Queens of the Stone Age, “Songs for the Deaf,” 2002 Interscope Records
From the time the Los Angeles radio DJ fades into the opening riff of “You Think I Ain’t Worth a Dollar, but I Feel Like a Millionaire,” one can tell that the Mojave Desert rockers Queens of the Stone Age mean business. The Queens have enlisted a new member since their critically acclaimed “Rated R” album in 2000, former Nirvana drummer and current Foo Fighters front man Dave Grohl. Grohl joins frontman/lead guitarist Josh Homme, bassist/vocalist Nick Oliveri, and guitarist/vocalist Mark Lannegan, formerly of 90’s band Screaming Trees.
“Songs for the Deaf” is an eclectic rock album, with DJ’s from L.A. to the Southern California High Desert fading in and out between songs, making the album feel like a weekend drive from the beach to the desert. “Songs for the Deaf” ranges from Oliveri’s awesome blue-meanie-with-a-nicotine-fit screaming vocals on “Millionaire,” to Homme’s neo-crooning on the lush, beautiful “The Sky is Fallin’,” to Lannegan’s bassy warble on “Hangin’ Tree.” Grohl keeps all the songs on a fast track with his explosive drumming skills. The fact that the three cycle vocal duties throughout the album make for a really interesting hour of power that is unparalleled in current rock music.
Highpoints on “Deaf” include “No One Knows,” the hard-hitting, no-nonsense first single from the album, “Gonna Leave You,” an anthem for anyone who has ever made the decision to get out of a bad relationship, and the all-encompassing “Song for the Dead,” which showcases all the members talents. Lannegan sings in a scratchy-crooning style, while Grohl tears up the drum kit and Homme lays down riff perfection with his guitar hooks at the end of every line, and Oliveri holding it all together with his bassline, ending in a warp-speed jam implosion that includes a rare drum solo from Grohl. “The Sky Is Fallin'” is a touchstone for the band as well, an alternative-metal ballad in which Homme ponders the meaning in life, with the lyrics “The sky is fallin’/human race that we are/has left me crawling/staring straight at the sun/all in a moment, I notice/every dog has his day/I paid attention/cost me so much to hate/for so long, I saw only wrong/but now to remind, it’s just a waste of time.” This is easily the best all-around album the Queens have released to date, a must-have for anyone disenchanted with rap-rock and wanting real rock.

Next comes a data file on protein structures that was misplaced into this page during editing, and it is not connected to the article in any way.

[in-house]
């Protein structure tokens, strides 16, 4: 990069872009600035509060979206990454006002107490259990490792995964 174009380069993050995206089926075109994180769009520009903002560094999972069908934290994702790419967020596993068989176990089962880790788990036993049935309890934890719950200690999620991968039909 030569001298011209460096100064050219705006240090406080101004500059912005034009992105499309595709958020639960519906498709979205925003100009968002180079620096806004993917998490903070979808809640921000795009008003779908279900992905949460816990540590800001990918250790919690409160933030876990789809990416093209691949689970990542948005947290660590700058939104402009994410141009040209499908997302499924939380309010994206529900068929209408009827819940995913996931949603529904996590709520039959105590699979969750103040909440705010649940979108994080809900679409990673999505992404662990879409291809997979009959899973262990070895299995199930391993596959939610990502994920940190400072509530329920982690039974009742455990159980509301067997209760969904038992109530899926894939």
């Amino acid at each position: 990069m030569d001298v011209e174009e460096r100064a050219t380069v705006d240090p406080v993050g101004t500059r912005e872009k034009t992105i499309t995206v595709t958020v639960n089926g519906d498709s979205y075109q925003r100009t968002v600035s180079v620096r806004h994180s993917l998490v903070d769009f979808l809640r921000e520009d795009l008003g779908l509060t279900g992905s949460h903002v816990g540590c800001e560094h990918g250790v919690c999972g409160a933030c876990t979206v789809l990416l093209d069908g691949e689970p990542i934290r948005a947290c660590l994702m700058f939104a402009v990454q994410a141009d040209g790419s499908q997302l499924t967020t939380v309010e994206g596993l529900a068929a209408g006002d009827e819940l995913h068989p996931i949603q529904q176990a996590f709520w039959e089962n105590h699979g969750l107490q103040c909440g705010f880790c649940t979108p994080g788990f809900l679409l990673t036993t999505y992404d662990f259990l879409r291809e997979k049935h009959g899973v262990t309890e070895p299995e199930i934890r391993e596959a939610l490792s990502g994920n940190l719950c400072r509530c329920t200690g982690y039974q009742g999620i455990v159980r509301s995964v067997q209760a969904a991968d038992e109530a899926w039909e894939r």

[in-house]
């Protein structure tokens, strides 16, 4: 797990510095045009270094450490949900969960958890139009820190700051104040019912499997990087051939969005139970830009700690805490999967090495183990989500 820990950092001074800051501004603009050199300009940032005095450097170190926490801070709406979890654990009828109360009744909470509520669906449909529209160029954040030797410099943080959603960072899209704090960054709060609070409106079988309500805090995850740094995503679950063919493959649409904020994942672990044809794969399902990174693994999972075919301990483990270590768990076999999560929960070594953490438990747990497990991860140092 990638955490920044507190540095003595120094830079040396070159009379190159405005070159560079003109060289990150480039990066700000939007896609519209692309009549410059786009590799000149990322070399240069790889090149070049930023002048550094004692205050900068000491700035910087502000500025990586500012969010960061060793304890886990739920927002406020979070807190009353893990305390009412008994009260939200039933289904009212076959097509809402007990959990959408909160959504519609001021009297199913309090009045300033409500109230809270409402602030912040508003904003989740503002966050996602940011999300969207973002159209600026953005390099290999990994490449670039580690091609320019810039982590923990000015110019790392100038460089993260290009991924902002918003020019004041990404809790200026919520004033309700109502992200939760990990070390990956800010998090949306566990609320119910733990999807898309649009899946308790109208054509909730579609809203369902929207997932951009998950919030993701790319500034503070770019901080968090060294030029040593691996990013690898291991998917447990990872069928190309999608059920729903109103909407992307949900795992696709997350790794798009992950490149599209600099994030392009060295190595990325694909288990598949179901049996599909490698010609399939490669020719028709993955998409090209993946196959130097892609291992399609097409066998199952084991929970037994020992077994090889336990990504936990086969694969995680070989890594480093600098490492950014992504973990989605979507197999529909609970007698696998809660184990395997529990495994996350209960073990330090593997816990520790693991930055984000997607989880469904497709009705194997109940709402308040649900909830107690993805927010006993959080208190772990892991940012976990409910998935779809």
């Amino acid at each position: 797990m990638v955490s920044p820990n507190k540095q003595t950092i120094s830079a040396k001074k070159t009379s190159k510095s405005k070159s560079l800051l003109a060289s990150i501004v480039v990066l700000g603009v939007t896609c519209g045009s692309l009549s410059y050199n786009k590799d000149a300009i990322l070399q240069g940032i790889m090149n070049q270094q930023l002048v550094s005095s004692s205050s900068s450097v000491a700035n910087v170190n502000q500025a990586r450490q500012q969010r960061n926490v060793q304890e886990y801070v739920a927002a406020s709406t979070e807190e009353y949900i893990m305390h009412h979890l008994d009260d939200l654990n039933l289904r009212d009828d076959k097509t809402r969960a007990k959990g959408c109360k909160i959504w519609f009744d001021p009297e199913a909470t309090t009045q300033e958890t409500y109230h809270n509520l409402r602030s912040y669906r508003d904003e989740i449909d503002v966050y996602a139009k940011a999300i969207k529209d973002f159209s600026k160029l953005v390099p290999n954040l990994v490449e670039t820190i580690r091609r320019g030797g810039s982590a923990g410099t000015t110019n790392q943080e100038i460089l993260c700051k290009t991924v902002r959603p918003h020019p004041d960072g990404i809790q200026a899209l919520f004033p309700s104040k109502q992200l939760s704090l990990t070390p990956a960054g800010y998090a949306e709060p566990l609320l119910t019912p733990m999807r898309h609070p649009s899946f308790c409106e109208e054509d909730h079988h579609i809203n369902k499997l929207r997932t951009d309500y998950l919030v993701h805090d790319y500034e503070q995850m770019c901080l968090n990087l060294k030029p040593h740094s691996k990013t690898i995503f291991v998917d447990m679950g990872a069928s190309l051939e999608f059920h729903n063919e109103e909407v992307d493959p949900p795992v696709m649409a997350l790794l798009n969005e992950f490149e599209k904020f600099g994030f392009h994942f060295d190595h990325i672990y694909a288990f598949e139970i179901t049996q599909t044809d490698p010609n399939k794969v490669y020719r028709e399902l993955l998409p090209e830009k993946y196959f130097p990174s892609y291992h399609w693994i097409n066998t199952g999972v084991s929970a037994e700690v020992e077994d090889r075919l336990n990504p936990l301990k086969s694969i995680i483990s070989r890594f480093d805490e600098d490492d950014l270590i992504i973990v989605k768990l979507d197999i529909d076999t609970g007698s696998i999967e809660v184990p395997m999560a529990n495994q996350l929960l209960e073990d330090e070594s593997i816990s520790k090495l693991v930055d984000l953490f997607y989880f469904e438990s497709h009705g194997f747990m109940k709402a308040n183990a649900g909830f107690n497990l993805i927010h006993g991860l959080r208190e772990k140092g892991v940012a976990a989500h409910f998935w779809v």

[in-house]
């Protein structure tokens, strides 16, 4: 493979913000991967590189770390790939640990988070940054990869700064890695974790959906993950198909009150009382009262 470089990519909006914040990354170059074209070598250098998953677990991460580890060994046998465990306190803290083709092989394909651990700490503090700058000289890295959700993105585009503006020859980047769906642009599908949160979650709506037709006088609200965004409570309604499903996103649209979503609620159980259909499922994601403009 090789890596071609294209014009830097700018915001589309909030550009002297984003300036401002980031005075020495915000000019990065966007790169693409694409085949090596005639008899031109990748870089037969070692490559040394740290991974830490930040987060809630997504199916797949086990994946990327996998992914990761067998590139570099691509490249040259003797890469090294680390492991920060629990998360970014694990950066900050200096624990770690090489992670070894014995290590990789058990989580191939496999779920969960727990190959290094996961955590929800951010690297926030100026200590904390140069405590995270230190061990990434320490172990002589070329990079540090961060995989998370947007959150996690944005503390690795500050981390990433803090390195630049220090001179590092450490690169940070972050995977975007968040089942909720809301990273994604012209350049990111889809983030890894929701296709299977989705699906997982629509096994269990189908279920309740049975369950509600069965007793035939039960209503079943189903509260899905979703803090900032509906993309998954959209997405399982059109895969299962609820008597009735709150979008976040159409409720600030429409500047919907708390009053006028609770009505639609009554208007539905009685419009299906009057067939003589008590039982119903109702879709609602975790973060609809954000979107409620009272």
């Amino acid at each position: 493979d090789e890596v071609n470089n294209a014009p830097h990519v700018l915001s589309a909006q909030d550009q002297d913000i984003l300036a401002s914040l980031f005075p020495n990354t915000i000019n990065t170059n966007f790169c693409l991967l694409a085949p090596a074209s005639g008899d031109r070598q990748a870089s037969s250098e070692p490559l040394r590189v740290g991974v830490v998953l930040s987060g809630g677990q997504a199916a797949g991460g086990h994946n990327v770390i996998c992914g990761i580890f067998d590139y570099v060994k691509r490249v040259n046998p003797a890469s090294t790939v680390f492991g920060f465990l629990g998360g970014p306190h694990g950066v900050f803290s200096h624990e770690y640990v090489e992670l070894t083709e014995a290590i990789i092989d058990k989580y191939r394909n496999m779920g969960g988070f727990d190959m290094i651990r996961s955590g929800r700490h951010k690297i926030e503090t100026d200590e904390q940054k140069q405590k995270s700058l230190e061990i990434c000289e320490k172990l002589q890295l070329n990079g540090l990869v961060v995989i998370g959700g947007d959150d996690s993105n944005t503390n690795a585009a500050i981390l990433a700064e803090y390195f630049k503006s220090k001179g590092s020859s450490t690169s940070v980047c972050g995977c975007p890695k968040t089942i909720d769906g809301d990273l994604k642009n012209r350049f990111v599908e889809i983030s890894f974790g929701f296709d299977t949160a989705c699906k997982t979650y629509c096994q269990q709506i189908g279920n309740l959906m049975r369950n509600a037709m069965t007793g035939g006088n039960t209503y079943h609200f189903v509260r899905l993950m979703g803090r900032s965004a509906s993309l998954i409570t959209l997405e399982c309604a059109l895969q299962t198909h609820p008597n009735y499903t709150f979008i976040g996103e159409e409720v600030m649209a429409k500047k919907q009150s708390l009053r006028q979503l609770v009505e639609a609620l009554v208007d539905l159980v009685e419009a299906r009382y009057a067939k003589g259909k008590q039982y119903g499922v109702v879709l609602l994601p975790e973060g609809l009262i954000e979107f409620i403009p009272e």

Find out more at the Queens of the Stone Age website: http://www.qotsa.com
Sparta, “Wiretap Scars,” 2002, Dreamworks Records
“Wake up, can you hear me?” begins the opening track “Cut Your Ribbon” of Sparta’s debut album “Wiretap Scars.” Sparta is the first of two bands to arise from the ashes of the now-defunct band At the Drive-In, The Mars Volta is the other. This album, an amalgamation of Alternative Rock and Emo, is great for a debut album, but loses some of the thunder from their At the Drive-In days.
Alas, Sparta is a different band, and they make their presence felt right from the get-go with “Cut Your Ribbon,” their first single from the album. A loud, raucous tune that creeps up on you, “Ribbon” is a showcase of where Jim Ward, Paul Hinojos and Tony Hajjar have been before, and where they’re going musically. Beautiful chords with high pitched guitar tones is the norm for this album. “Air” is another high-point of “Wiretap Scars,” a haunting melody starts the song, which eventually turns into emo fireworks with loud guitars and screaming vocals.
The point where the album hits its stride is “Sans Cosm,” an emo-march which has beautiful melodic guitar-lines with a screaming chorus call-and-response that evokes memories of At the Drive-In’s glory. This song shows Sparta’s ability to create beautiful, exquisite music while retaining a hard-rock edge. “Rx Coup” sounds like a 21st version of The Police, with a chorus that sounds like “Every Little Thing She Does is Magic,” you’re left waiting for vocalist Jim Ward to start the ee-oh’s from the Police masterpiece. On its own, the song is dripping with emotion, but ends a little too soon. The bottom line is that this album is good if you’re into emo-tinged alternative. Otherwise, you might consider this a waste of $12.
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